In 1591, when a plague epidemic broke out in Rome, the Jesuits put themselves at the service of the sick. A witness remembers seeing Aloysius Gonzaga carrying a plague patient on his shoulders to the hospital. Naturally, he was contaminated and became seriously ill. Soon it became apparent that he would die before long, and he was given Extreme Unction. While ill, he spoke several times with his confessor, Cardinal (and later saint) Robert Bellarmine. Aloysius had another vision and told several people that he would die on the octave of the feast of Corpus Christi. On that day, 21 June 1591, he seemed better in the morning, but insisted that he would die before the end of the day.
As he began to weaken, Bellarmine recited prayers for the dying. He died shortly before midnight. Father Joseph Tylenda S.J. (1928-2018) says: “When the two Jesuits came to his side, they noticed a change in his face and realised that their young Aloysius was dying. His eyes were fixed on the crucifix he held in his hands, and as he tried to pronounce the name of Jesus, he died”.
Purity was his most remarkable virtue. The Carmelite mystic St Mary Magdalene de’ Pazzi claimed to have had a vision of him on 4 April 1600. She described him as radiant with glory for his “interior works, a hidden martyr for his great love of God”. He died of the plague on 21 June 1591, at only twenty-three years of age (he was born on 9 March 1568). He was beatified only fourteen years after his death by Paul V, on 19 October 1605. On 31 December 1726 he was canonised together with another Jesuit novice, Stanislaus Kostka, by Benedict XIII.
In a couple of days, on 21st June, it will be his feast day. We will pray for this pure soul, who chose the beauty of faith and renounced the earthly riches and power of his family. Let us not forget that the Gonzagas were an illustrious family, which ruled in particular over the marquisate (later to become the duchy) of Mantua.
Mantua is also a city with an extraordinary gastronomic tradition, much of it dating back to the Gonzagas, who, like other Italian Renaissance lords, also left their mark on the history of food. Due to the geographical position of the province of Mantua, the Mantuan culinary tradition is related to the Emilian cuisine of cured meats and of pasta and the Lombard cuisine of rice. The Mantuan salami (which can be prepared with or without garlic) is famous, as are coppa, pancetta, ciccioli and culatello. The typical dishes are exquisite: chisœla (savoury flat bread), tiròt (flat bread with onions), pumpkin tortelli, capunsei (tapered cylindrical bread gnocchi). Risottos include: risotto with puntèl (topped with salami, pork ribs or chops), risotto with frogs (topped with cleaned frogs, oil and onion), risotto with saltaréi (topped with fried crayfish), risotto alla pilota (topped with pork salami).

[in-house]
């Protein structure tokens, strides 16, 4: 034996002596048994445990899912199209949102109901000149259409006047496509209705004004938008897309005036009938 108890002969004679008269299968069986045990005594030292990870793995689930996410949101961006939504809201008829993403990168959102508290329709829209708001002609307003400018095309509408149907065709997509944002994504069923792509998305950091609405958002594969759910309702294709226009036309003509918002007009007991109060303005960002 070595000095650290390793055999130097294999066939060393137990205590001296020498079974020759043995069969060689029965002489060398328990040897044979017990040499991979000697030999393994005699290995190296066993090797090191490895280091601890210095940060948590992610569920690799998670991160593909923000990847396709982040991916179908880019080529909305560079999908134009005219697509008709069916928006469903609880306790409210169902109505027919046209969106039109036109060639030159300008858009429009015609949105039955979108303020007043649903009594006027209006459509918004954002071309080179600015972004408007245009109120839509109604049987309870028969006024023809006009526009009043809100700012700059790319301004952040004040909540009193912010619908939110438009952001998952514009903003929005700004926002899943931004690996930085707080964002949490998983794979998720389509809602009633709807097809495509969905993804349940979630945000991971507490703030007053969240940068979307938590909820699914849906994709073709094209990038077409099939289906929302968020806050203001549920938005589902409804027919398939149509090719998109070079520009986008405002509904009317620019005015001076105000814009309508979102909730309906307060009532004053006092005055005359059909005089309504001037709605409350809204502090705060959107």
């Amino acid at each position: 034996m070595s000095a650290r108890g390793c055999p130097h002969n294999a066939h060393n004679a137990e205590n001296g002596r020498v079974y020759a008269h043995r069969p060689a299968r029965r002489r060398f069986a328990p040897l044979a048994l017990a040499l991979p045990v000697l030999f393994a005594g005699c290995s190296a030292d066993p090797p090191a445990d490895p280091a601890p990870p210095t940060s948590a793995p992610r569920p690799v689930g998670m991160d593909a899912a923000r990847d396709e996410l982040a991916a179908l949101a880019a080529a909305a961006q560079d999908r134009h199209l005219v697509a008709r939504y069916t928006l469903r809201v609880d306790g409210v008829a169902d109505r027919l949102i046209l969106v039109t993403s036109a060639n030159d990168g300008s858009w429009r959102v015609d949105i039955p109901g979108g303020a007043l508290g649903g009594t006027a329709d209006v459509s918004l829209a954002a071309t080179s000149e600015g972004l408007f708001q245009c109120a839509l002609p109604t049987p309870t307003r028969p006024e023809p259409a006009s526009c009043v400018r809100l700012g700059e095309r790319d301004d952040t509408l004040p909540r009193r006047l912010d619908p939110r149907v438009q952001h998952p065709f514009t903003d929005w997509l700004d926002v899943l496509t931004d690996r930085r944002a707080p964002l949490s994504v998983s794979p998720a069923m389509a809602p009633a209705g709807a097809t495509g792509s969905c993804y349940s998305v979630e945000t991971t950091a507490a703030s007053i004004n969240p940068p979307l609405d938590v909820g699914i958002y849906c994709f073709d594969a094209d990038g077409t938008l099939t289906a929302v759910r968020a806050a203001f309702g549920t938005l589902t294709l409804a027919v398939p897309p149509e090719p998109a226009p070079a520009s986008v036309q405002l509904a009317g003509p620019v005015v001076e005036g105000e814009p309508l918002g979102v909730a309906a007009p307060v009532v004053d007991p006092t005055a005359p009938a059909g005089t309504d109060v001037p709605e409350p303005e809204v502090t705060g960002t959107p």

A dish that deserves a comment is bevr’in vin (from the Mantuan dialect bevr’in ven, i.e. drinking in wine): this is a soup that is the typical aperitif and starter of Mantuan cuisine. According to the Gonzaga country tradition, winter meals must be preceded by bevr’in vin, always served in a pre-heated bowl and prepared in three different ways, depending on the following main course. If the first course consists of agnolini or cappelletti, in broth or dry, the bevr’in vin is made up of a ladle of boiling broth containing some agnoli or cappelletti. The temperature is lowered by the diner adding full-bodied red wine to taste. This operation is also known as “negàr i caplét in d’l’acqua scura”, or “drowning the cappelletti in dark water”. In restaurants, in order to make the menus easier for tourists to understand, this version of bevr’in vin is often called sorbir d’agnoli. If the first course is pumpkin tortelli, the bevr’in vin is made up of five or six freshly cooked tortelli, to which a drop of cooking water and half a glass of wine are added. This version of bevr’in vin is also known as turtèi sguasaròcc, or “sloshing tortelli”, underlining the strangeness of pumpkin tortelli in soup, as they are usually served dry. For all other first courses, bevr’in vin is simply prepared with meat broth and half a glass of wine. The variants to these three versions consist exclusively of the different types and quantities of wine used, usually Lambrusco, Ancellotta, Clinto or Merlot, and the (optional) addition of grated parmesan cheese.
It is an old popular belief that this type of aperitif-appetizer is a kind of elixir for a long life and, in this regard, a very old proverb from Mantua, still very much in use today, states: “Al bevr’in vin l’è la salut ad l’omm”, i.e. “drinking in wine is the health of man”.
Finally, the desserts are varied: bignolata is a cake made with zabaglione cream puffs, chocolate and cream; fiamòn (a cake that has now fallen into disuse, made with leftover fried polenta and sprinkled with sugar); sugolo or sugol is a kind of pudding of very ancient origin which is prepared during the grape harvest period using crushed must bound with flour; papasìn (sometimes Italianized as papassini) is a sweet made with sultanas, pine nuts, chestnut flour and sugar; finally, dulcis in fundo, let’s remember the anello di san Luigi Gonzaga (Ring of Saint Aloysius Gonzaga), an exquisite almond cake in the shape of a crown (reminiscent of the lace ruff worn by the men of his century) traditionally prepared on 21 June (see recipe).
It will be another way to remember this unusual saint, who preferred the eternal to the ephemeral.